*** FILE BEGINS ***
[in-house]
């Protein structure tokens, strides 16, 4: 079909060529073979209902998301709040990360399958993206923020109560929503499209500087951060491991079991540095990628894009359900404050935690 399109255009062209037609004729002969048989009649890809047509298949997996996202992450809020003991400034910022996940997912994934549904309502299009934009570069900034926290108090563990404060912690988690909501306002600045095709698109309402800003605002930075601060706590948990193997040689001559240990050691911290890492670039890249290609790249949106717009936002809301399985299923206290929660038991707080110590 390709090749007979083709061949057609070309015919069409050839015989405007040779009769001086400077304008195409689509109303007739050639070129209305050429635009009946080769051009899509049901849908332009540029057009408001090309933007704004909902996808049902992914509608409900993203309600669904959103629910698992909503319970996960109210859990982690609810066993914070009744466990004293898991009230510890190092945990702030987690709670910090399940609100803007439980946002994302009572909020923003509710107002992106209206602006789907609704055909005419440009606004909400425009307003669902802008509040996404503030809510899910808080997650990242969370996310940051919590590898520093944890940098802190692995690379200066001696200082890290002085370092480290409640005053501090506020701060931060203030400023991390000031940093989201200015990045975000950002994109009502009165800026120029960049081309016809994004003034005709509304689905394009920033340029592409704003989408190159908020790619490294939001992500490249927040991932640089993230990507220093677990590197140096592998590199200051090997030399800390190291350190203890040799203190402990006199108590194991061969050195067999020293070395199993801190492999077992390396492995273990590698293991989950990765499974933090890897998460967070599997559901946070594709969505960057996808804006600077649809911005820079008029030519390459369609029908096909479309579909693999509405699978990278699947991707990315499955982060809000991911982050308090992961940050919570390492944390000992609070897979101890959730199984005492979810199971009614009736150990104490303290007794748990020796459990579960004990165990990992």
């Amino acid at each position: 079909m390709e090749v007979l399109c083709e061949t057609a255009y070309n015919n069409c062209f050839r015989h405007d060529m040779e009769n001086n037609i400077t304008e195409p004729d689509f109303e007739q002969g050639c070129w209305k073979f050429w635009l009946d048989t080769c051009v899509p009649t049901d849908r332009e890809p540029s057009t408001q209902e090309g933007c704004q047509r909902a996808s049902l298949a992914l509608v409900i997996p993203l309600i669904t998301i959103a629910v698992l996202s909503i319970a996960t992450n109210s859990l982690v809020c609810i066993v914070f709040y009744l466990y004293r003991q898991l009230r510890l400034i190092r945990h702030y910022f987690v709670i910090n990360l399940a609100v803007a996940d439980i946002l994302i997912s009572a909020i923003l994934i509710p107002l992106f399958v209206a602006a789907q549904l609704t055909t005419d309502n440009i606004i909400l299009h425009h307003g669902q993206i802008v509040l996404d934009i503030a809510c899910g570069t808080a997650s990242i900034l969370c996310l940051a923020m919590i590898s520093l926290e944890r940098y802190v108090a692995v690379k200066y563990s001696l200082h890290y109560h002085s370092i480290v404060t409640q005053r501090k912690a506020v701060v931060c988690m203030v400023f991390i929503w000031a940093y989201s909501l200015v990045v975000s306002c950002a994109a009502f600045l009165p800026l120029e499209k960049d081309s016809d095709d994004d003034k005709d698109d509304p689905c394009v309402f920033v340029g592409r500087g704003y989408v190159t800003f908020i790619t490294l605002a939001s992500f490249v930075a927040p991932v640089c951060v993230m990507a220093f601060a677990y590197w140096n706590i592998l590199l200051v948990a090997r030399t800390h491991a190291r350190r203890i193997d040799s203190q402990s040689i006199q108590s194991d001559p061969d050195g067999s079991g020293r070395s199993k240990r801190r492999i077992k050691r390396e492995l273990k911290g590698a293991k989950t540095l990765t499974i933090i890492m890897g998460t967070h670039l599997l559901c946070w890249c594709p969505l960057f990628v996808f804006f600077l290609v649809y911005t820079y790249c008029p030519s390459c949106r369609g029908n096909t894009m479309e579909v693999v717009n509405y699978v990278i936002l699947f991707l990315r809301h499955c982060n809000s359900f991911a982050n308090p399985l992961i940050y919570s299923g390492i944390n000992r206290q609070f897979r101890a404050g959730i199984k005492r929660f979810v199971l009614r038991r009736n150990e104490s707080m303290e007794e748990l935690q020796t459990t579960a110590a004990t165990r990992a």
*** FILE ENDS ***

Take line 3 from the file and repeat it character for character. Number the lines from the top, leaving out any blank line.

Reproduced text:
């Amino acid at each position: 079909m390709e090749v007979l399109c083709e061949t057609a255009y070309n015919n069409c062209f050839r015989h405007d060529m040779e009769n001086n037609i400077t304008e195409p004729d689509f109303e007739q002969g050639c070129w209305k073979f050429w635009l009946d048989t080769c051009v899509p009649t049901d849908r332009e890809p540029s057009t408001q209902e090309g933007c704004q047509r909902a996808s049902l298949a992914l509608v409900i997996p993203l309600i669904t998301i959103a629910v698992l996202s909503i319970a996960t992450n109210s859990l982690v809020c609810i066993v914070f709040y009744l466990y004293r003991q898991l009230r510890l400034i190092r945990h702030y910022f987690v709670i910090n990360l399940a609100v803007a996940d439980i946002l994302i997912s009572a909020i923003l994934i509710p107002l992106f399958v209206a602006a789907q549904l609704t055909t005419d309502n440009i606004i909400l299009h425009h307003g669902q993206i802008v509040l996404d934009i503030a809510c899910g570069t808080a997650s990242i900034l969370c996310l940051a923020m919590i590898s520093l926290e944890r940098y802190v108090a692995v690379k200066y563990s001696l200082h890290y109560h002085s370092i480290v404060t409640q005053r501090k912690a506020v701060v931060c988690m203030v400023f991390i929503w000031a940093y989201s909501l200015v990045v975000s306002c950002a994109a009502f600045l009165p800026l120029e499209k960049d081309s016809d095709d994004d003034k005709d698109d509304p689905c394009v309402f920033v340029g592409r500087g704003y989408v190159t800003f908020i790619t490294l605002a939001s992500f490249v930075a927040p991932v640089c951060v993230m990507a220093f601060a677990y590197w140096n706590i592998l590199l200051v948990a090997r030399t800390h491991a190291r350190r203890i193997d040799s203190q402990s040689i006199q108590s194991d001559p061969d050195g067999s079991g020293r070395s199993k240990r801190r492999i077992k050691r390396e492995l273990k911290g590698a293991k989950t540095l990765t499974i933090i890492m890897g998460t967070h670039l599997l559901c946070w890249c594709p969505l960057f990628v996808f804006f600077l290609v649809y911005t820079y790249c008029p030519s390459c949106r369609g029908n096909t894009m479309e579909v693999v717009n509405y699978v990278i936002l699947f991707l990315r809301h499955c982060n809000s359900f991911a982050n308090p399985l992961i940050y919570s299923g390492i944390n000992r206290q609070f897979r101890a404050g959730i199984k005492r929660f979810v199971l009614r038991r009736n150990e104490s707080m303290e007794e748990l935690q020796t459990t579960a110590a004990t165990r990992a």